The sea level along the Bangladesh coast is rising at about 3 millimeters a year, and the sea surface temperature is also showing a rising trend (Bangladesh National Adaptation Program of Action, 2000). Bangladesh is facing the reality of climate change due to global warming like other parts of the planet. The climate pattern is altering across the world due to global warming. This will have an impact on the composition of the atmosphere, hydrology, geomorphology, ecology, soil, land use, biological diversity, vegetation etc. The individual impacts on each environmental component also have interactive effects. Environmental components are interrelated, and the world’s ecosystems are linked to these components. Therefore, many natural ecosystems will be changed because of climate change.

From now on, adaptation and awareness about the impact of climate change in agriculture, and many other sectors, are imperative for the development of Bangladesh. In this respect, the government, the people of Bangladesh, and international bodies will have to work together, united, to face the climate change problem.
 

 

 

 

Work Citied

https://www.thedailystar.net/news-detail-5675

https://www.emeraldinsight.com/doi/full/10.1108/IJCCSM-04-2018-0030

https://cmsdata.iucn.org/downloads/agriculture

 

 

 

The link below for picture.

 

 

for easy reference:

https://www.thedailystar.net/news-detail-5675

https://www.emeraldinsight.com/doi/full/10.1108/IJCCSM-04-2018-0030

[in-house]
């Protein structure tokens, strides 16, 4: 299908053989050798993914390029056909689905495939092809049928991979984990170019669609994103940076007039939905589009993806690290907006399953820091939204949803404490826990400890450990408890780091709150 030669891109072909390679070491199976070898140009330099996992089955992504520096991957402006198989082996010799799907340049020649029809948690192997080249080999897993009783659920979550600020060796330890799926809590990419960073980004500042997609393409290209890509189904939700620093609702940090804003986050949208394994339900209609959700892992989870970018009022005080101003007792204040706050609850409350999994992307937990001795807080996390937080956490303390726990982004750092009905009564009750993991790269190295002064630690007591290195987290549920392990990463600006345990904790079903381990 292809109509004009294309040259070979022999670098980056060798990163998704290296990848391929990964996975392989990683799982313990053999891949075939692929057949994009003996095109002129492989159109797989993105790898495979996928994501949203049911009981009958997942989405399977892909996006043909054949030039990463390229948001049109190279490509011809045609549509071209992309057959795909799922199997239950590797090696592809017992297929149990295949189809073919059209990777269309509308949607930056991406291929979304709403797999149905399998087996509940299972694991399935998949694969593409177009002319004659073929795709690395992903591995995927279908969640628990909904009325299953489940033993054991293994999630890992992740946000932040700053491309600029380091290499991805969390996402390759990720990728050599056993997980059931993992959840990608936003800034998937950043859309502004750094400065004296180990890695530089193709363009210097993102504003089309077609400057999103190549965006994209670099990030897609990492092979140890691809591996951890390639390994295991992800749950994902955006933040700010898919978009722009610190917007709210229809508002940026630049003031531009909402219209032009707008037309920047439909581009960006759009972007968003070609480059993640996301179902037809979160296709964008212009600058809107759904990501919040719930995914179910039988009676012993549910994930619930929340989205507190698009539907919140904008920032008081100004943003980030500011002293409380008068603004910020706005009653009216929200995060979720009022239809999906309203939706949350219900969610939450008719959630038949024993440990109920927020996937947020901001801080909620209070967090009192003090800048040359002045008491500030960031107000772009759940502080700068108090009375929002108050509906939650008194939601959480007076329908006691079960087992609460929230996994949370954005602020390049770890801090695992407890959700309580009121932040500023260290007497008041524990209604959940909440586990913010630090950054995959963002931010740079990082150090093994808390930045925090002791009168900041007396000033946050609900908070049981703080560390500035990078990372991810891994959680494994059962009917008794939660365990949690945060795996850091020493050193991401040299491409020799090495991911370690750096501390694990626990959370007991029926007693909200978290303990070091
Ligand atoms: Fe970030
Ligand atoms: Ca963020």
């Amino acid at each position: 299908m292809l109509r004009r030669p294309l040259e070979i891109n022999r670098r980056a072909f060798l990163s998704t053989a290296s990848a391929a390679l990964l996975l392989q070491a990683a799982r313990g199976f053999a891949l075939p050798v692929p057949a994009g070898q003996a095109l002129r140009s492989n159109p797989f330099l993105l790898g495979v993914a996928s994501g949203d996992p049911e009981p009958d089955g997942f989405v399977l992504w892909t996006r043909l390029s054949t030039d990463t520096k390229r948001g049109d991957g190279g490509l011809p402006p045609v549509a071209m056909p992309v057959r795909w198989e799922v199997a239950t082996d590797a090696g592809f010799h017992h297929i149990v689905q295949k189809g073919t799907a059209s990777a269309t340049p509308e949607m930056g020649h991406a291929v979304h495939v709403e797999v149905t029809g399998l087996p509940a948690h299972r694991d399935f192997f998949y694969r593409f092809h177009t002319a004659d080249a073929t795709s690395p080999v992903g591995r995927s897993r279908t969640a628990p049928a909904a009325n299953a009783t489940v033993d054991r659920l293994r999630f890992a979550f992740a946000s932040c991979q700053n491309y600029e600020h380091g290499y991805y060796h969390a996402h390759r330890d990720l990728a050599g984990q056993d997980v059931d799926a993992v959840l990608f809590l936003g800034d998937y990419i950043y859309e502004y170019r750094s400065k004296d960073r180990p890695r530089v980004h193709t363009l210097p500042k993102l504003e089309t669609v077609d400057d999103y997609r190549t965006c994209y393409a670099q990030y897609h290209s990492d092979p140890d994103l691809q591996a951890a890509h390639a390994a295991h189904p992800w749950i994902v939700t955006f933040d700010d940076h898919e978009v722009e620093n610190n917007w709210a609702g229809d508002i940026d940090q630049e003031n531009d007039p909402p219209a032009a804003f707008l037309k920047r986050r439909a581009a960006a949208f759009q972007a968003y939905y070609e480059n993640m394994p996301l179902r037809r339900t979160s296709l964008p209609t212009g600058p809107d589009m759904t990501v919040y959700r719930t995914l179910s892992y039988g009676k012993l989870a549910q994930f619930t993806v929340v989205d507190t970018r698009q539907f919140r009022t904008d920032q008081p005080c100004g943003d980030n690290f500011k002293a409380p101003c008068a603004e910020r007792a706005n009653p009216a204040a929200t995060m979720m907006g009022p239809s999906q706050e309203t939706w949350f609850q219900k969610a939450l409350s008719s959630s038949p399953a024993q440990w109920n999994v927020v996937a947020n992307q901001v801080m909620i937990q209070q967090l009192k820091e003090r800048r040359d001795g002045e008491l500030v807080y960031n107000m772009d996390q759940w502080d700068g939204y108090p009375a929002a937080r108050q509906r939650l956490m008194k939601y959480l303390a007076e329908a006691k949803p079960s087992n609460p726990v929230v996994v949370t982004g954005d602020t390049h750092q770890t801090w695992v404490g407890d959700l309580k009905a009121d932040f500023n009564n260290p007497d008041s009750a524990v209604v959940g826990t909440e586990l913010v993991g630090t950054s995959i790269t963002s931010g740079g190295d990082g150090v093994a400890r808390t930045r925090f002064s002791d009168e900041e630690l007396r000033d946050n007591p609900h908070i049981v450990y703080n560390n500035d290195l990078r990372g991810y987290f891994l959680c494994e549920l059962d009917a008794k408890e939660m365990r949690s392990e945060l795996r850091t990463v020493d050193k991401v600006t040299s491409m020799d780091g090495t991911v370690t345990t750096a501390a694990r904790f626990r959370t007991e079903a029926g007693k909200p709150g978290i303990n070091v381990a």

https://cmsdata.iucn.org/downloads/agriculture

 

 

 

The link below for picture.

 

 

 

 

 

 

 

 

 

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One Response

  1. Reading through the article “Climate change affects on Bangladeshi Agriculture”, which was written by City Tech blogger Lais Uddin, it reminds me about my hometown in Bangladesh. I am from a decent size town from Southern Bangladesh, which is Feni! My grandparents were farmers and they farmed rice, different types of vegetables and they also had fish farms. As Uddin mentioned, one of Bangladesh’s main issues with climate change is the rise of water and not having proper drainage system. Climate change is not being taken seriously and it is important that we start taking climate change and global warming very seriously soon. It will greatly impact the developing countries like Bangladesh.

    As Uddin mentioned about the land use, it is important that the government start taking action toward this issue because if the Bangladeshi government doesn’t take any action then the people of it’s country will suffer and the less fortunate will greatly struggle to live. Already in Bangladesh, less fortunate people are struggling enough. The farmers in Bangladesh don’t make much money even though they work hard day and night.

    I remember when my grandfather was still alive, the monsoon season started, sometimes later in Bangladesh than it starts these days. During that time, Bangladesh gets more rain than usual and Bangladesh doesn’t have proper drainage systems and due to that, the water raises. Land and crops are destroyed and greatly affected. Not just lands and crops, but also the people’s homes are affected due to heavy rain and the rising water level. When that happened most of my grandfather’s crops were affected, my family had another business that helped them to survive during those times. However, a lot of people only do farming and they struggled, even after the monsoon was gone, they were still affected. The same situation exists today.

    Therefore, it is important the government help and support the less fortunate. The government should start installing proper drainage systems so that some lands won’t end up under water and lose all their crops.Also it is important that the government educate the people about survival as climate change impacts increase.